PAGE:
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Monday, 24 May 2010

Targets of the RIPA kind

Be afraid! Be very afraid.

Smokers and tramps join 8,000 council surveillance targets

Smokers beware

We have you in our sights.

And smokers are not alone in the game of fear…

Councils carried out more than 8,500 secret snooping operations on members of the public during the past two years, including spying on dog owners, fly tippers and loan sharks, according to a report published today.

Secret surveillance operations also took place against smokers, suspected benefit fraudsters, vagrants buying alcohol for under-18s and people repairing vehicles in the street.

There’s them pesky smokers again. Oh, and it gets worse…

More than 12 local councils used Ripa powers to spy on dog owners suspected of letting their animals foul public thoroughfares. Allederdale council in Cumbria used the powers to check whether a dog was wearing a collar and tag.

…and worse…

Kensington & Chelsea council spied on someone suspected of carrying out illegal vehicle repairs on the street, Gloucestershire on the suspected illegal movement of sheep and Great Yarmouth snooped on someone suspected of illegal tattooing.

…and worse…

Councils in North Norfolk, Chesterfield, Nuneaton & Bedworth, and Merton, southwest London, used Ripa powers to snoop on people suspected of lighting up in a no-smoking area.


The council in Newcastle upon Tyne topped the list of Ripa investigations, carrying out 231 operations between 2008 and 2010.

Councils also used the powers to spy on their own employees. In Darlington, Co Durham, staff were suspected of lying about their car parking and in Hambleton, North Yorkshire, and Hammersmith & Fulham employees were thought to be lying about being sick. The report found that 399 prosecutions resulted from the surveillance operations though in other cases people may have been given an on-the-spot fine rather than be taken to court.

Under the law 474 local authorities and 318 other agencies, including the Ambulance Service and the Charity Commission, can carry out surveillance operations.

Frightening, truly frightening…but are we becoming blasé about this?

After all, in another country, and in another era that, as the years fade into obscurity and recollections are dimmed by time and concerted efforts to eliminate the bad things of history in our media and in our schools and colleges it couldn’t happen again…could it?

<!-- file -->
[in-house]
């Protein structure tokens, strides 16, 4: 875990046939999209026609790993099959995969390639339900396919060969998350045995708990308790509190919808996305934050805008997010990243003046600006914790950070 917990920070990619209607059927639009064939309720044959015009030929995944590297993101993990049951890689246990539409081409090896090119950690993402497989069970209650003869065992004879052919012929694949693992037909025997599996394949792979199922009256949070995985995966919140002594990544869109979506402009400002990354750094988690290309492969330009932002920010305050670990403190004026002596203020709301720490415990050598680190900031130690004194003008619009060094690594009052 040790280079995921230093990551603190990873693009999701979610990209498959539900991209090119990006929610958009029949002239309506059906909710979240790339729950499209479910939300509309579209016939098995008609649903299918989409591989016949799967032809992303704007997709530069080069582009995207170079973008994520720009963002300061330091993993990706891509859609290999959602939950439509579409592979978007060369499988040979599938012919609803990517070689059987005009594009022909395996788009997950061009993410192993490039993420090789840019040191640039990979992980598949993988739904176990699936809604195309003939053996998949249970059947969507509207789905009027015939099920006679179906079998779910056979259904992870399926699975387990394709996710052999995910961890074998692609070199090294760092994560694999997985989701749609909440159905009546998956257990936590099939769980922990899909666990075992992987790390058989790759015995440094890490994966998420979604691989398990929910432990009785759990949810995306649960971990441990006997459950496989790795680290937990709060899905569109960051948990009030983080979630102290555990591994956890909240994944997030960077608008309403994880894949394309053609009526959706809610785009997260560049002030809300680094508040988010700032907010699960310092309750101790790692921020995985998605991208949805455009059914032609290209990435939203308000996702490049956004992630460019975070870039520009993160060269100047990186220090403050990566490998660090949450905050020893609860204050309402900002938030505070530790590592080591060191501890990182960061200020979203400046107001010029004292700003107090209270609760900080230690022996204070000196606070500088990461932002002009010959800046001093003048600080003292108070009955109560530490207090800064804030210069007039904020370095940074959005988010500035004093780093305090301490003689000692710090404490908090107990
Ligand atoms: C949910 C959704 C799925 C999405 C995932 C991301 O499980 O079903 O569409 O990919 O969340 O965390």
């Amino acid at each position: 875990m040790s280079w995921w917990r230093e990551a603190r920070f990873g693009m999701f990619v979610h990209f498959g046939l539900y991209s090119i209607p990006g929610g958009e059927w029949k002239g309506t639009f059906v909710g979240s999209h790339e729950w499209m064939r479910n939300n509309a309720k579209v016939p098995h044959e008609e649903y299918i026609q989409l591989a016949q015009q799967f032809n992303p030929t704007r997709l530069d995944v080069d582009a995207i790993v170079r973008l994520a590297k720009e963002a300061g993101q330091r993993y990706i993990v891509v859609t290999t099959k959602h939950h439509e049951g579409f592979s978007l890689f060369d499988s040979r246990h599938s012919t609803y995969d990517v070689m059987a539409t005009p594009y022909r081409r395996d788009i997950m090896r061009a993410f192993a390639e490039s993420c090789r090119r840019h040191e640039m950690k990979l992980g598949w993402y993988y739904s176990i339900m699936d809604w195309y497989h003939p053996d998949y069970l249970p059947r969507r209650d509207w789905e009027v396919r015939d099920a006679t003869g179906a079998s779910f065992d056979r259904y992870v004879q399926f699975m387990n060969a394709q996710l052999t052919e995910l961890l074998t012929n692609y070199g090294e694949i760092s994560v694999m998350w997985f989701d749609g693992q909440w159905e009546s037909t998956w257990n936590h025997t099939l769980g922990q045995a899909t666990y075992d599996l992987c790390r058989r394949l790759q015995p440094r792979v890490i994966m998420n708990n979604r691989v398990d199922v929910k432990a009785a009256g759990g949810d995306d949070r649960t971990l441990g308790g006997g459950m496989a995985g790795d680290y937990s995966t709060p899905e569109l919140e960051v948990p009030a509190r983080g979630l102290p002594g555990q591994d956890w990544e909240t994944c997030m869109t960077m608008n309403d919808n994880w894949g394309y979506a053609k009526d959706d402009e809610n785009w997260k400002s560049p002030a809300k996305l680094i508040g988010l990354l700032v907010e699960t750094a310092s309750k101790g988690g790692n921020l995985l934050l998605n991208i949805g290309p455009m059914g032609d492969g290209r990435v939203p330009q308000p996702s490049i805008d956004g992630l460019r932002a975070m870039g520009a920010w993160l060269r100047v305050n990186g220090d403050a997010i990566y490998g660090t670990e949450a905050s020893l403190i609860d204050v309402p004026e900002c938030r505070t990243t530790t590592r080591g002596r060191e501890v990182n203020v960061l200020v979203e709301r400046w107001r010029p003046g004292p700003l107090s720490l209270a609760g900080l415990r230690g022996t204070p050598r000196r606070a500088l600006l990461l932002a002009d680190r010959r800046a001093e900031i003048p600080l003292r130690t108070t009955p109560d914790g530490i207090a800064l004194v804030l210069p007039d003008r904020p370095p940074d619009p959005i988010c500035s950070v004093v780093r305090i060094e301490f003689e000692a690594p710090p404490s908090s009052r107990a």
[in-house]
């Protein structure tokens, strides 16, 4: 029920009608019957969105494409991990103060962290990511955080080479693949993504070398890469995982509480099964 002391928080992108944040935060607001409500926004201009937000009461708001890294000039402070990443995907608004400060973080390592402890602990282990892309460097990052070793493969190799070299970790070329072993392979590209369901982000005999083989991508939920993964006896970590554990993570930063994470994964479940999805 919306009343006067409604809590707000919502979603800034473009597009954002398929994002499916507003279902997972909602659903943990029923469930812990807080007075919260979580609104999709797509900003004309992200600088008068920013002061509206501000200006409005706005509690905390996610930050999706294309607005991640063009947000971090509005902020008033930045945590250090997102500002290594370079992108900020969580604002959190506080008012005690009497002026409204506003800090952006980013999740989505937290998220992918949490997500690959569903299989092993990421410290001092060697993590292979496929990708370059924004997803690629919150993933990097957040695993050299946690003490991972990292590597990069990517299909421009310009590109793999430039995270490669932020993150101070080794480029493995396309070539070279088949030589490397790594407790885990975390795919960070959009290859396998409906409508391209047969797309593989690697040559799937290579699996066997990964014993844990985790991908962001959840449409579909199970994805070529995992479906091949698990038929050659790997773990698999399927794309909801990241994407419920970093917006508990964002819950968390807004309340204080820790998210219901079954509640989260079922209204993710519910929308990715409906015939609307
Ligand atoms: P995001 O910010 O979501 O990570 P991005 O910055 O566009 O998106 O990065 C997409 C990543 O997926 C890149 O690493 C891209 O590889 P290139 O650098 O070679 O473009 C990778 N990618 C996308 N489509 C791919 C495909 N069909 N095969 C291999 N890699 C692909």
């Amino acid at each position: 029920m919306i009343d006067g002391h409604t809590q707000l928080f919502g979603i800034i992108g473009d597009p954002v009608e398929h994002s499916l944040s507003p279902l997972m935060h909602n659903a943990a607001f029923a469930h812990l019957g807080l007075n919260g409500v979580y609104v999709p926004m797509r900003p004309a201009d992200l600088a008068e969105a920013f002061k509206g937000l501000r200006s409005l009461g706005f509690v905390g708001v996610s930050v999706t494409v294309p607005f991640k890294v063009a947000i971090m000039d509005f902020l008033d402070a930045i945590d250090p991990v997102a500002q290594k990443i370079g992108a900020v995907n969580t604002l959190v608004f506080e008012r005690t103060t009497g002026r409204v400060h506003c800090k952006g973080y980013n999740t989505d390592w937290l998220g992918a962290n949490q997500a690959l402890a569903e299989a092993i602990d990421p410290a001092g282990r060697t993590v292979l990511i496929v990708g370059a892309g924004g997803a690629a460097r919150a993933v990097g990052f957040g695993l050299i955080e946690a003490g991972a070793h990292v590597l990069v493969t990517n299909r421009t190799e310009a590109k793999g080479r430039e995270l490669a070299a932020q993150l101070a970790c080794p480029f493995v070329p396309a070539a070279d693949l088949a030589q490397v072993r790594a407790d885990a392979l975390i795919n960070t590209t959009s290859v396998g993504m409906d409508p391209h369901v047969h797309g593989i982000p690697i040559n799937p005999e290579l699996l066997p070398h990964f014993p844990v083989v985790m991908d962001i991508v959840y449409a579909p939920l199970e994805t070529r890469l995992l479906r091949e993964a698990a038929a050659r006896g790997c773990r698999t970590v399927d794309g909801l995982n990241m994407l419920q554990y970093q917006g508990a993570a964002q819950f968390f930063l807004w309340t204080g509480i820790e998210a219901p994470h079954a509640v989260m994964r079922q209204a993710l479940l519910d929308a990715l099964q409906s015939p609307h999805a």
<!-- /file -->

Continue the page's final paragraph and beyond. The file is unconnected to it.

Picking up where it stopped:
Some younger readers might not know what I mean in that last paragraph, so I will elucidate:

In 1936 Heinrich Himmler was made Reich Police Leader.

Himmler was an enthusiast for Nazi racial doctrines and his appointment resulted in a more radical policy over asocials (as it did over a number of other issues).

In February 1937 he ordered habitual criminals and offenders against public decency (which included gays) to be sent to ‘preventive custody’ instead of ordinary prison. This meant the concentration camps. This was illegal at first but was made lawful in December.

The criminal police were then empowered to arrest people who had not committed any crime if they could be shown to be unwilling ‘to conform to the natural discipline of the National Socialist State’. This included a very wide range of categories of behaviour including the ‘workshy’, the homeless, Sinti and Roma, gays, beggars, people (often women) whose sex life seemed irregular or irresponsible, prostitutes, pimps, people who refused to pay maintenance, and so on.

In April 1938 the first big wave of arrests occurred of people whose names were found in the records of local labour exchanges (jobcentres). [Ed: Records these days are called Databases, every council and government has one which makes it quicker to identify you than trawling through a paper database, and a pound to a penny YOU are on one!]

Godwin’s law I hear you cry! Well I would argue that once you invoke Godwin’s law then it is you that have lost the argument as you have gotten your ideal way out of continuing further debate about the excesses of government control.  It’s your way of saying GAME OVER when you have run out of ideas to parley with.

I think we all have worked it out by now that most anti-smokers are ex-smokers that have exercised self control and the power of their own will by their own volition to stop smoking, who then turn out to be the most ferocious and rabid of anti-smokers.

The very fact that the ex-smoker used his or her intellect to make the conscious decision to refrain from smoking tobacco products and then say that smokers in their midst are addicts akin to junkies without the same conscious decision making mechanism they used is to treat them [the smoker] as lesser mortals than themselves, devoid of decision making processes. So their mindset is set in stone, they are superior to you because they gave up smoking and they think you cant, you are not as strong as them, you are weak, they are strong in mind, body and soul, you have no place in their society, full stop.  It would never occur to them that you enjoy what you do, they have deliberately forgotten the enjoyment that they once had when they were smoking. Megalomaniacs crave control, and if, as a leader of a country, you can control smokers and something as mundane as smoking, then you can control anything, Nazi Germany was nothing if not efficient.